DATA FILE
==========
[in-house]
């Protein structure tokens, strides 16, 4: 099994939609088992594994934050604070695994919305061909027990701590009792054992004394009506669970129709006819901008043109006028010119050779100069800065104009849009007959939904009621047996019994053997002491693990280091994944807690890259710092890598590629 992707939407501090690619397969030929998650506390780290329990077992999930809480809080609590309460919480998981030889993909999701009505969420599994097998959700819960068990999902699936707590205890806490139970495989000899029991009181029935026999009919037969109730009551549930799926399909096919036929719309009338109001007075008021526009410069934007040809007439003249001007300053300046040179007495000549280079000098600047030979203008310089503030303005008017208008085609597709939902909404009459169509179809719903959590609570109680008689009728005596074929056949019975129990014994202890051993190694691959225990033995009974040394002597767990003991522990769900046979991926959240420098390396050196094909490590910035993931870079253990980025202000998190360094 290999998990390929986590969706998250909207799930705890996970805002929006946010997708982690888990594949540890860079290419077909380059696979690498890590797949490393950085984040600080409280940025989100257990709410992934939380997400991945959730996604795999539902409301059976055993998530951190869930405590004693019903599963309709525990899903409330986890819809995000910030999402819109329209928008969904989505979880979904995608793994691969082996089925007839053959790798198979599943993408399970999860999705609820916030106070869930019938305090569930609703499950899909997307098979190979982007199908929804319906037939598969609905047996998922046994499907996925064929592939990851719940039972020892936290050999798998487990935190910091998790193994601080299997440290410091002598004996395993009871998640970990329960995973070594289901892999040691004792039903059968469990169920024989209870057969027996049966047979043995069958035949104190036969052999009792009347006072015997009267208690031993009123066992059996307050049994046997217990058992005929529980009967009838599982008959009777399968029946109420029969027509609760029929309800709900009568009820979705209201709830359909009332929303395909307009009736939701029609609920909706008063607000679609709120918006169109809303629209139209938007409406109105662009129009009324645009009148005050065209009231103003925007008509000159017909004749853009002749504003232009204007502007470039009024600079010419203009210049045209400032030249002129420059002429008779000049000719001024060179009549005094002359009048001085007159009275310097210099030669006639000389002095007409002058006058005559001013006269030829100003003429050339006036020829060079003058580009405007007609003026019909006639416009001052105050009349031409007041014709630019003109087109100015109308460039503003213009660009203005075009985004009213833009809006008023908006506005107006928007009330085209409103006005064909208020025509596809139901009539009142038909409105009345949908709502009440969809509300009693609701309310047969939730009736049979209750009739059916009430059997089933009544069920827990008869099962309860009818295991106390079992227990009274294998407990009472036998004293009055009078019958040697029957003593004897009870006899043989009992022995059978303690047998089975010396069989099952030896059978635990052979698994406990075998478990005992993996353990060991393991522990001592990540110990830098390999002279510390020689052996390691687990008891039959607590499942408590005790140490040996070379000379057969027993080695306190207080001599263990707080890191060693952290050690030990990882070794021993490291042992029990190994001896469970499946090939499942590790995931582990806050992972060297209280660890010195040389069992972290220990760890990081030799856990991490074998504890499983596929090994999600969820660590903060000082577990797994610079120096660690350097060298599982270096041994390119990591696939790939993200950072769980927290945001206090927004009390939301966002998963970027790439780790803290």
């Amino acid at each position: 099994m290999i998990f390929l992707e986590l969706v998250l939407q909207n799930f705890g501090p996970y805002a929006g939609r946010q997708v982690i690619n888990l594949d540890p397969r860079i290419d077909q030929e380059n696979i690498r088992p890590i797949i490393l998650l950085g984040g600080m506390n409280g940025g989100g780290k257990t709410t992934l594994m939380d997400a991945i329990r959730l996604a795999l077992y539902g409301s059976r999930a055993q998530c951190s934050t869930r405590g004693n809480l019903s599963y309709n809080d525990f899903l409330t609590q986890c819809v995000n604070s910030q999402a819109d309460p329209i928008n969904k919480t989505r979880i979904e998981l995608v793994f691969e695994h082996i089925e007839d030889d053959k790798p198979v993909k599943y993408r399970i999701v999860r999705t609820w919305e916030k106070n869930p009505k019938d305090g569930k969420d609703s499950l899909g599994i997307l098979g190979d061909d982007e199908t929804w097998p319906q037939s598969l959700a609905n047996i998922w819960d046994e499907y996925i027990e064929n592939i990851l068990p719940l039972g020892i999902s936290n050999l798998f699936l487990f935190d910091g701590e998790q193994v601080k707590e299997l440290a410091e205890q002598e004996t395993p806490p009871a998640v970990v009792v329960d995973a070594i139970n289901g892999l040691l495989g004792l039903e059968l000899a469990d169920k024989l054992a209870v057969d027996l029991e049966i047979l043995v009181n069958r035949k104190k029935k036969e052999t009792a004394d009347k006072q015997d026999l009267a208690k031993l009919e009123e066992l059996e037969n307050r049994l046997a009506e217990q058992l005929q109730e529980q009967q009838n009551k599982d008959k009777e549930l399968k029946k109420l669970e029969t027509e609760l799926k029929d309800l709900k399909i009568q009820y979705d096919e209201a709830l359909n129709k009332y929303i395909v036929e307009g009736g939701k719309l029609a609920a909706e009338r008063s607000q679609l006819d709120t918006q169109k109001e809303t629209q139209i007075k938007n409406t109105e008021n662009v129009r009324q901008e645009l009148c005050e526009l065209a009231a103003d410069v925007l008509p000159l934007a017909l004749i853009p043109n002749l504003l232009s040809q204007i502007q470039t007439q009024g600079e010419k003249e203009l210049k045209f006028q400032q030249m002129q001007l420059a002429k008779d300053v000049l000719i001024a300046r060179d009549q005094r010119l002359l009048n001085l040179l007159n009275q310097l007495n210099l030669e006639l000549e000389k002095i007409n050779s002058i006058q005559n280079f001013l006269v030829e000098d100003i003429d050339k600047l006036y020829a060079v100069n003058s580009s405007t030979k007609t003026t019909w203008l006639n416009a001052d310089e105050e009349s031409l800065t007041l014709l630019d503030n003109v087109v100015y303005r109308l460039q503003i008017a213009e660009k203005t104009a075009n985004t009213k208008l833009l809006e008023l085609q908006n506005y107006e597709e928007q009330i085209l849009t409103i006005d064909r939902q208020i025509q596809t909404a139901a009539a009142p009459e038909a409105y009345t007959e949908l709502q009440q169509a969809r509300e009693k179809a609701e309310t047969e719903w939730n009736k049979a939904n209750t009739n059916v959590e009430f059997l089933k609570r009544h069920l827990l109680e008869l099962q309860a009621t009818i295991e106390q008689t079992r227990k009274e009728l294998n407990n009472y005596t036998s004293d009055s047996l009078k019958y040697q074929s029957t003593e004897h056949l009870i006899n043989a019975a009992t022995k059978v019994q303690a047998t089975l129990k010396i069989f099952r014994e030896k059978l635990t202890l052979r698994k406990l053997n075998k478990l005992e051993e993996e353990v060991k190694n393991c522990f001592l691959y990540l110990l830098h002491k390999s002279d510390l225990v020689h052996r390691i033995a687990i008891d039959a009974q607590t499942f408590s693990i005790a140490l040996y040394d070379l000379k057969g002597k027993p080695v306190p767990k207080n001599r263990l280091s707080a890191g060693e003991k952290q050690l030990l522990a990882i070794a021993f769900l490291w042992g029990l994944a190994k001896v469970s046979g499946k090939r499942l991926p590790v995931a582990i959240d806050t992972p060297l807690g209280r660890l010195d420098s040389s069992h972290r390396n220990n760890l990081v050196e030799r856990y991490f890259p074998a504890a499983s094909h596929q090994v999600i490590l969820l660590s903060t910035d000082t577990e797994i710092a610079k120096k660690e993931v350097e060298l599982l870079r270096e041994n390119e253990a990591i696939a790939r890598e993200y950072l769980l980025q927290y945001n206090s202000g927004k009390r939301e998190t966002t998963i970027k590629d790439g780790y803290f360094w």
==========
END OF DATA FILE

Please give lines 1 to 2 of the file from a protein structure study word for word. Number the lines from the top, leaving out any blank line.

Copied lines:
[in-house]
């Protein structure tokens, strides 16, 4: 099994939609088992594994934050604070695994919305061909027990701590009792054992004394009506669970129709006819901008043109006028010119050779100069800065104009849009007959939904009621047996019994053997002491693990280091994944807690890259710092890598590629 992707939407501090690619397969030929998650506390780290329990077992999930809480809080609590309460919480998981030889993909999701009505969420599994097998959700819960068990999902699936707590205890806490139970495989000899029991009181029935026999009919037969109730009551549930799926399909096919036929719309009338109001007075008021526009410069934007040809007439003249001007300053300046040179007495000549280079000098600047030979203008310089503030303005008017208008085609597709939902909404009459169509179809719903959590609570109680008689009728005596074929056949019975129990014994202890051993190694691959225990033995009974040394002597767990003991522990769900046979991926959240420098390396050196094909490590910035993931870079253990980025202000998190360094 290999998990390929986590969706998250909207799930705890996970805002929006946010997708982690888990594949540890860079290419077909380059696979690498890590797949490393950085984040600080409280940025989100257990709410992934939380997400991945959730996604795999539902409301059976055993998530951190869930405590004693019903599963309709525990899903409330986890819809995000910030999402819109329209928008969904989505979880979904995608793994691969082996089925007839053959790798198979599943993408399970999860999705609820916030106070869930019938305090569930609703499950899909997307098979190979982007199908929804319906037939598969609905047996998922046994499907996925064929592939990851719940039972020892936290050999798998487990935190910091998790193994601080299997440290410091002598004996395993009871998640970990329960995973070594289901892999040691004792039903059968469990169920024989209870057969027996049966047979043995069958035949104190036969052999009792009347006072015997009267208690031993009123066992059996307050049994046997217990058992005929529980009967009838599982008959009777399968029946109420029969027509609760029929309800709900009568009820979705209201709830359909009332929303395909307009009736939701029609609920909706008063607000679609709120918006169109809303629209139209938007409406109105662009129009009324645009009148005050065209009231103003925007008509000159017909004749853009002749504003232009204007502007470039009024600079010419203009210049045209400032030249002129420059002429008779000049000719001024060179009549005094002359009048001085007159009275310097210099030669006639000389002095007409002058006058005559001013006269030829100003003429050339006036020829060079003058580009405007007609003026019909006639416009001052105050009349031409007041014709630019003109087109100015109308460039503003213009660009203005075009985004009213833009809006008023908006506005107006928007009330085209409103006005064909208020025509596809139901009539009142038909409105009345949908709502009440969809509300009693609701309310047969939730009736049979209750009739059916009430059997089933009544069920827990008869099962309860009818295991106390079992227990009274294998407990009472036998004293009055009078019958040697029957003593004897009870006899043989009992022995059978303690047998089975010396069989099952030896059978635990052979698994406990075998478990005992993996353990060991393991522990001592990540110990830098390999002279510390020689052996390691687990008891039959607590499942408590005790140490040996070379000379057969027993080695306190207080001599263990707080890191060693952290050690030990990882070794021993490291042992029990190994001896469970499946090939499942590790995931582990806050992972060297209280660890010195040389069992972290220990760890990081030799856990991490074998504890499983596929090994999600969820660590903060000082577990797994610079120096660690350097060298599982270096041994390119990591696939790939993200950072769980927290945001206090927004009390939301966002998963970027790439780790803290």